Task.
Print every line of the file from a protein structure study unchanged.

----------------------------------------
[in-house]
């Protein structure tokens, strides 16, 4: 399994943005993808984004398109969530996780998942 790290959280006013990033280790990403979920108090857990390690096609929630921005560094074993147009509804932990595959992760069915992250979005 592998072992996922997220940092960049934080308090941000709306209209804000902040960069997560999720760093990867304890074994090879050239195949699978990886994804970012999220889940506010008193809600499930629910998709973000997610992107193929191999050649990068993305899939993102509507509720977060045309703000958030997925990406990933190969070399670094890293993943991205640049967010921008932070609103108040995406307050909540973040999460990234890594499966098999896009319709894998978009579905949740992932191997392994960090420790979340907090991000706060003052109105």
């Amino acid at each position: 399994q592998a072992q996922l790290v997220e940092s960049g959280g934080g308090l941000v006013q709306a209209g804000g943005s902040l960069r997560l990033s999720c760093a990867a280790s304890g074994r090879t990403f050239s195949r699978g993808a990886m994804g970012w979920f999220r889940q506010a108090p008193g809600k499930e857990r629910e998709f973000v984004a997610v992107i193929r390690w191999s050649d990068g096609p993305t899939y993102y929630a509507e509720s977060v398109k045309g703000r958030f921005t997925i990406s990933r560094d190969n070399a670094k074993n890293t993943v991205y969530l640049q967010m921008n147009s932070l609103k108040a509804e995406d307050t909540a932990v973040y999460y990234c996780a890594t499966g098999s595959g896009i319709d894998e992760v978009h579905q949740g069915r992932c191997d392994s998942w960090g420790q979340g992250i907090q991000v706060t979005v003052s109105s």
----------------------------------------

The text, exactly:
[in-house]
């Protein structure tokens, strides 16, 4: 399994943005993808984004398109969530996780998942 790290959280006013990033280790990403979920108090857990390690096609929630921005560094074993147009509804932990595959992760069915992250979005 592998072992996922997220940092960049934080308090941000709306209209804000902040960069997560999720760093990867304890074994090879050239195949699978990886994804970012999220889940506010008193809600499930629910998709973000997610992107193929191999050649990068993305899939993102509507509720977060045309703000958030997925990406990933190969070399670094890293993943991205640049967010921008932070609103108040995406307050909540973040999460990234890594499966098999896009319709894998978009579905949740992932191997392994960090420790979340907090991000706060003052109105």
């Amino acid at each position: 399994q592998a072992q996922l790290v997220e940092s960049g959280g934080g308090l941000v006013q709306a209209g804000g943005s902040l960069r997560l990033s999720c760093a990867a280790s304890g074994r090879t990403f050239s195949r699978g993808a990886m994804g970012w979920f999220r889940q506010a108090p008193g809600k499930e857990r629910e998709f973000v984004a997610v992107i193929r390690w191999s050649d990068g096609p993305t899939y993102y929630a509507e509720s977060v398109k045309g703000r958030f921005t997925i990406s990933r560094d190969n070399a670094k074993n890293t993943v991205y969530l640049q967010m921008n147009s932070l609103k108040a509804e995406d307050t909540a932990v973040y999460y990234c996780a890594t499966g098999s595959g896009i319709d894998e992760v978009h579905q949740g069915r992932c191997d392994s998942w960090g420790q979340g992250i907090q991000v706060t979005v003052s109105s």